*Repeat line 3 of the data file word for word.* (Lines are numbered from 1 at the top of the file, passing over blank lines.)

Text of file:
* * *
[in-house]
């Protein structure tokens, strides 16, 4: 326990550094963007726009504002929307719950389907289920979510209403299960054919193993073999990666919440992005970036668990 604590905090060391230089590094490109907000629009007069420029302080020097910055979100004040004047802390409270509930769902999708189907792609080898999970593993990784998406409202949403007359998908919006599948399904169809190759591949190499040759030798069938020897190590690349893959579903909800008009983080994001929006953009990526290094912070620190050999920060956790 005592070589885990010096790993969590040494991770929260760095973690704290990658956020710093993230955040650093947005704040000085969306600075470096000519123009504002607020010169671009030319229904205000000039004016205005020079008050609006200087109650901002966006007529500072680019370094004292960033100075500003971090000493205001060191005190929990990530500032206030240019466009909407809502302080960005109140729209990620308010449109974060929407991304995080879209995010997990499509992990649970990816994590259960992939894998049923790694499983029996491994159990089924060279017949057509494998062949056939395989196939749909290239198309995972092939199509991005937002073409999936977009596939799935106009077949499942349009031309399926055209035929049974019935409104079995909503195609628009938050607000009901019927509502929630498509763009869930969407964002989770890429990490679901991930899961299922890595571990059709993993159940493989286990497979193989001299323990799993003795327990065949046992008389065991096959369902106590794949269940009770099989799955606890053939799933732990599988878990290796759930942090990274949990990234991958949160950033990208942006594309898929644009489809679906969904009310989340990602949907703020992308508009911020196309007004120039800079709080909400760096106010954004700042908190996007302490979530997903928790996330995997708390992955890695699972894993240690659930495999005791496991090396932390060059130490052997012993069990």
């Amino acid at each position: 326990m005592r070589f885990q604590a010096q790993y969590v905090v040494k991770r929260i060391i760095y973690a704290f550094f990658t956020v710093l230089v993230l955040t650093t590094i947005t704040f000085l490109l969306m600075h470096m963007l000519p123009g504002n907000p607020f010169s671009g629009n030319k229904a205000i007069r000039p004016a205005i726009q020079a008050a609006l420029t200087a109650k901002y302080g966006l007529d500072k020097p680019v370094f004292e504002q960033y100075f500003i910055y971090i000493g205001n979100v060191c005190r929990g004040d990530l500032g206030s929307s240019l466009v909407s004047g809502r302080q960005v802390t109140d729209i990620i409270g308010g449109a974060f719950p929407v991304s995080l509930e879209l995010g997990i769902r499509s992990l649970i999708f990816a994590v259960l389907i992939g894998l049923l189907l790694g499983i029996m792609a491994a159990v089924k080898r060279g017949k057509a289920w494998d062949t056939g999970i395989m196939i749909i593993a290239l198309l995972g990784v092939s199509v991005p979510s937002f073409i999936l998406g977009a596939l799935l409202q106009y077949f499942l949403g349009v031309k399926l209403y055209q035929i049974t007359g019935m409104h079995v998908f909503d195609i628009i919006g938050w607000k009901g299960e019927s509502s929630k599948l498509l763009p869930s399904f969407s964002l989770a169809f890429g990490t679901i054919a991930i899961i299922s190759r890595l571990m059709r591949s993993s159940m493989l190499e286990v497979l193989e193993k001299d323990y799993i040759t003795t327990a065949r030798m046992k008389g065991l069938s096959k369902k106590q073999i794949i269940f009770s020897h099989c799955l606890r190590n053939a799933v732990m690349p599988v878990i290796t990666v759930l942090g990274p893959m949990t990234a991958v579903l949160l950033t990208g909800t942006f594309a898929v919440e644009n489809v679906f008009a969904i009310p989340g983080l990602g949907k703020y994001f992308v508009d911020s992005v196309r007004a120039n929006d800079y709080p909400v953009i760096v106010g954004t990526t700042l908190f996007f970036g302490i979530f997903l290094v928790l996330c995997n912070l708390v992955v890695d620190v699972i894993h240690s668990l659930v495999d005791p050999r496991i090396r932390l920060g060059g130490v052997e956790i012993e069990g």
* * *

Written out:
């Amino acid at each position: 326990m005592r070589f885990q604590a010096q790993y969590v905090v040494k991770r929260i060391i760095y973690a704290f550094f990658t956020v710093l230089v993230l955040t650093t590094i947005t704040f000085l490109l969306m600075h470096m963007l000519p123009g504002n907000p607020f010169s671009g629009n030319k229904a205000i007069r000039p004016a205005i726009q020079a008050a609006l420029t200087a109650k901002y302080g966006l007529d500072k020097p680019v370094f004292e504002q960033y100075f500003i910055y971090i000493g205001n979100v060191c005190r929990g004040d990530l500032g206030s929307s240019l466009v909407s004047g809502r302080q960005v802390t109140d729209i990620i409270g308010g449109a974060f719950p929407v991304s995080l509930e879209l995010g997990i769902r499509s992990l649970i999708f990816a994590v259960l389907i992939g894998l049923l189907l790694g499983i029996m792609a491994a159990v089924k080898r060279g017949k057509a289920w494998d062949t056939g999970i395989m196939i749909i593993a290239l198309l995972g990784v092939s199509v991005p979510s937002f073409i999936l998406g977009a596939l799935l409202q106009y077949f499942l949403g349009v031309k399926l209403y055209q035929i049974t007359g019935m409104h079995v998908f909503d195609i628009i919006g938050w607000k009901g299960e019927s509502s929630k599948l498509l763009p869930s399904f969407s964002l989770a169809f890429g990490t679901i054919a991930i899961i299922s190759r890595l571990m059709r591949s993993s159940m493989l190499e286990v497979l193989e193993k001299d323990y799993i040759t003795t327990a065949r030798m046992k008389g065991l069938s096959k369902k106590q073999i794949i269940f009770s020897h099989c799955l606890r190590n053939a799933v732990m690349p599988v878990i290796t990666v759930l942090g990274p893959m949990t990234a991958v579903l949160l950033t990208g909800t942006f594309a898929v919440e644009n489809v679906f008009a969904i009310p989340g983080l990602g949907k703020y994001f992308v508009d911020s992005v196309r007004a120039n929006d800079y709080p909400v953009i760096v106010g954004t990526t700042l908190f996007f970036g302490i979530f997903l290094v928790l996330c995997n912070l708390v992955v890695d620190v699972i894993h240690s668990l659930v495999d005791p050999r496991i090396r932390l920060g060059g130490v052997e956790i012993e069990g």